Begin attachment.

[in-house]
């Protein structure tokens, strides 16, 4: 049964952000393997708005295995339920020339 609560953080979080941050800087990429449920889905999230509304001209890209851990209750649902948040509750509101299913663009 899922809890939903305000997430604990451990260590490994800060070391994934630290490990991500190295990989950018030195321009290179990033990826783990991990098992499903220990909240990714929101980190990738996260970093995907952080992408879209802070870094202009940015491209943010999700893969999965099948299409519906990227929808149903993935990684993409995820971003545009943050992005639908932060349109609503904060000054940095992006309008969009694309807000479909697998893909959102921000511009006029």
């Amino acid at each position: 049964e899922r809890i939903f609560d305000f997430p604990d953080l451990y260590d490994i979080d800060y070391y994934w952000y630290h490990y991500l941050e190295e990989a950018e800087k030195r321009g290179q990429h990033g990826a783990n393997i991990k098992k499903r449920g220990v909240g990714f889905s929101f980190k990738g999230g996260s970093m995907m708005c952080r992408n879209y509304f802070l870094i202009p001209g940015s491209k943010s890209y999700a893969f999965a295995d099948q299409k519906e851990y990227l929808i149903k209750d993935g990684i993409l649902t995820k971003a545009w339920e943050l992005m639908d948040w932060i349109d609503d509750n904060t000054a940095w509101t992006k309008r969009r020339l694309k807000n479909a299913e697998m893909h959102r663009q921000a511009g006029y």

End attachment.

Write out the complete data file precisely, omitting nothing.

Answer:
[in-house]
């Protein structure tokens, strides 16, 4: 049964952000393997708005295995339920020339 609560953080979080941050800087990429449920889905999230509304001209890209851990209750649902948040509750509101299913663009 899922809890939903305000997430604990451990260590490994800060070391994934630290490990991500190295990989950018030195321009290179990033990826783990991990098992499903220990909240990714929101980190990738996260970093995907952080992408879209802070870094202009940015491209943010999700893969999965099948299409519906990227929808149903993935990684993409995820971003545009943050992005639908932060349109609503904060000054940095992006309008969009694309807000479909697998893909959102921000511009006029």
């Amino acid at each position: 049964e899922r809890i939903f609560d305000f997430p604990d953080l451990y260590d490994i979080d800060y070391y994934w952000y630290h490990y991500l941050e190295e990989a950018e800087k030195r321009g290179q990429h990033g990826a783990n393997i991990k098992k499903r449920g220990v909240g990714f889905s929101f980190k990738g999230g996260s970093m995907m708005c952080r992408n879209y509304f802070l870094i202009p001209g940015s491209k943010s890209y999700a893969f999965a295995d099948q299409k519906e851990y990227l929808i149903k209750d993935g990684i993409l649902t995820k971003a545009w339920e943050l992005m639908d948040w932060i349109d609503d509750n904060t000054a940095w509101t992006k309008r969009r020339l694309k807000n479909a299913e697998m893909h959102r663009q921000a511009g006029y």